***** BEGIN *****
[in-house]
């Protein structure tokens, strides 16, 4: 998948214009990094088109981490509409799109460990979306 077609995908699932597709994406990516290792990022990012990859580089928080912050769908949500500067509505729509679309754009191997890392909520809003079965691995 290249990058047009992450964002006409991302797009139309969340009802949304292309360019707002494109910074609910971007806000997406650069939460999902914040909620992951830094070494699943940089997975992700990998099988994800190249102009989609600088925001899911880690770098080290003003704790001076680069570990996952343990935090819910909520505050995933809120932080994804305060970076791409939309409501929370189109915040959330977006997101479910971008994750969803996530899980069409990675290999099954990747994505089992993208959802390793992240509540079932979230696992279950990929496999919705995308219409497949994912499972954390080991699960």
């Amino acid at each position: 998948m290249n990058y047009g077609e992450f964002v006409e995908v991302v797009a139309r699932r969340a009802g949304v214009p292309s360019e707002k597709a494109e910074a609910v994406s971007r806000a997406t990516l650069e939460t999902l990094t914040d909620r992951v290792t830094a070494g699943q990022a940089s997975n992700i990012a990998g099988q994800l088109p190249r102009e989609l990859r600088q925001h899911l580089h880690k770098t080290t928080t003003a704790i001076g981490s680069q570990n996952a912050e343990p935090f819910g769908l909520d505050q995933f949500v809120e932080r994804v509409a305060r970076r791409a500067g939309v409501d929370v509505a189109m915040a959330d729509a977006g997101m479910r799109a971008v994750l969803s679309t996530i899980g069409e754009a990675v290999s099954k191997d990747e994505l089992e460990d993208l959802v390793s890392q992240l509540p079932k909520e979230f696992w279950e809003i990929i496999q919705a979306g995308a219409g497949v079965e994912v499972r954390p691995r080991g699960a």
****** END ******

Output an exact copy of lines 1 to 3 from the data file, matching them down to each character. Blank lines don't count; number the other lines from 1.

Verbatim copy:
[in-house]
């Protein structure tokens, strides 16, 4: 998948214009990094088109981490509409799109460990979306 077609995908699932597709994406990516290792990022990012990859580089928080912050769908949500500067509505729509679309754009191997890392909520809003079965691995 290249990058047009992450964002006409991302797009139309969340009802949304292309360019707002494109910074609910971007806000997406650069939460999902914040909620992951830094070494699943940089997975992700990998099988994800190249102009989609600088925001899911880690770098080290003003704790001076680069570990996952343990935090819910909520505050995933809120932080994804305060970076791409939309409501929370189109915040959330977006997101479910971008994750969803996530899980069409990675290999099954990747994505089992993208959802390793992240509540079932979230696992279950990929496999919705995308219409497949994912499972954390080991699960």
């Amino acid at each position: 998948m290249n990058y047009g077609e992450f964002v006409e995908v991302v797009a139309r699932r969340a009802g949304v214009p292309s360019e707002k597709a494109e910074a609910v994406s971007r806000a997406t990516l650069e939460t999902l990094t914040d909620r992951v290792t830094a070494g699943q990022a940089s997975n992700i990012a990998g099988q994800l088109p190249r102009e989609l990859r600088q925001h899911l580089h880690k770098t080290t928080t003003a704790i001076g981490s680069q570990n996952a912050e343990p935090f819910g769908l909520d505050q995933f949500v809120e932080r994804v509409a305060r970076r791409a500067g939309v409501d929370v509505a189109m915040a959330d729509a977006g997101m479910r799109a971008v994750l969803s679309t996530i899980g069409e754009a990675v290999s099954k191997d990747e994505l089992e460990d993208l959802v390793s890392q992240l509540p079932k909520e979230f696992w279950e809003i990929i496999q919705a979306g995308a219409g497949v079965e994912v499972r954390p691995r080991g699960a």